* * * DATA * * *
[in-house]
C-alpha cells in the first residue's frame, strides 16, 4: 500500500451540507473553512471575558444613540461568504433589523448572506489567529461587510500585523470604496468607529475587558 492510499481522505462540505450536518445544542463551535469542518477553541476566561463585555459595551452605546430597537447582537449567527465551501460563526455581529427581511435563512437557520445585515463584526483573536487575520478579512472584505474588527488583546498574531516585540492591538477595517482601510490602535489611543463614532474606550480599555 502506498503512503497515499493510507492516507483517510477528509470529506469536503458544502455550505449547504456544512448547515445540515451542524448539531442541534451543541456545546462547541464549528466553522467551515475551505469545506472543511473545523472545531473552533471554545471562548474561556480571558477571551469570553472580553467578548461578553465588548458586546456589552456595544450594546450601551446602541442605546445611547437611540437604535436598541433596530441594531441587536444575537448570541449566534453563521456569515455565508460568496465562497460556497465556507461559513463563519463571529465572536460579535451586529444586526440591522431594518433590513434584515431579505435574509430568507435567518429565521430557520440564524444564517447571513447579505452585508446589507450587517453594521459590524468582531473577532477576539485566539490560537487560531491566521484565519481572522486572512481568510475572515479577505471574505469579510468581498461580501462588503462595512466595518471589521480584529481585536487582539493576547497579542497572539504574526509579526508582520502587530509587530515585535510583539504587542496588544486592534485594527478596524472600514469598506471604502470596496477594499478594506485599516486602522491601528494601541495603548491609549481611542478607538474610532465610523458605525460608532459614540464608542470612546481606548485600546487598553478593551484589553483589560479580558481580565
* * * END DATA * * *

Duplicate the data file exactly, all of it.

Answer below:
[in-house]
C-alpha cells in the first residue's frame, strides 16, 4: 500500500451540507473553512471575558444613540461568504433589523448572506489567529461587510500585523470604496468607529475587558 492510499481522505462540505450536518445544542463551535469542518477553541476566561463585555459595551452605546430597537447582537449567527465551501460563526455581529427581511435563512437557520445585515463584526483573536487575520478579512472584505474588527488583546498574531516585540492591538477595517482601510490602535489611543463614532474606550480599555 502506498503512503497515499493510507492516507483517510477528509470529506469536503458544502455550505449547504456544512448547515445540515451542524448539531442541534451543541456545546462547541464549528466553522467551515475551505469545506472543511473545523472545531473552533471554545471562548474561556480571558477571551469570553472580553467578548461578553465588548458586546456589552456595544450594546450601551446602541442605546445611547437611540437604535436598541433596530441594531441587536444575537448570541449566534453563521456569515455565508460568496465562497460556497465556507461559513463563519463571529465572536460579535451586529444586526440591522431594518433590513434584515431579505435574509430568507435567518429565521430557520440564524444564517447571513447579505452585508446589507450587517453594521459590524468582531473577532477576539485566539490560537487560531491566521484565519481572522486572512481568510475572515479577505471574505469579510468581498461580501462588503462595512466595518471589521480584529481585536487582539493576547497579542497572539504574526509579526508582520502587530509587530515585535510583539504587542496588544486592534485594527478596524472600514469598506471604502470596496477594499478594506485599516486602522491601528494601541495603548491609549481611542478607538474610532465610523458605525460608532459614540464608542470612546481606548485600546487598553478593551484589553483589560479580558481580565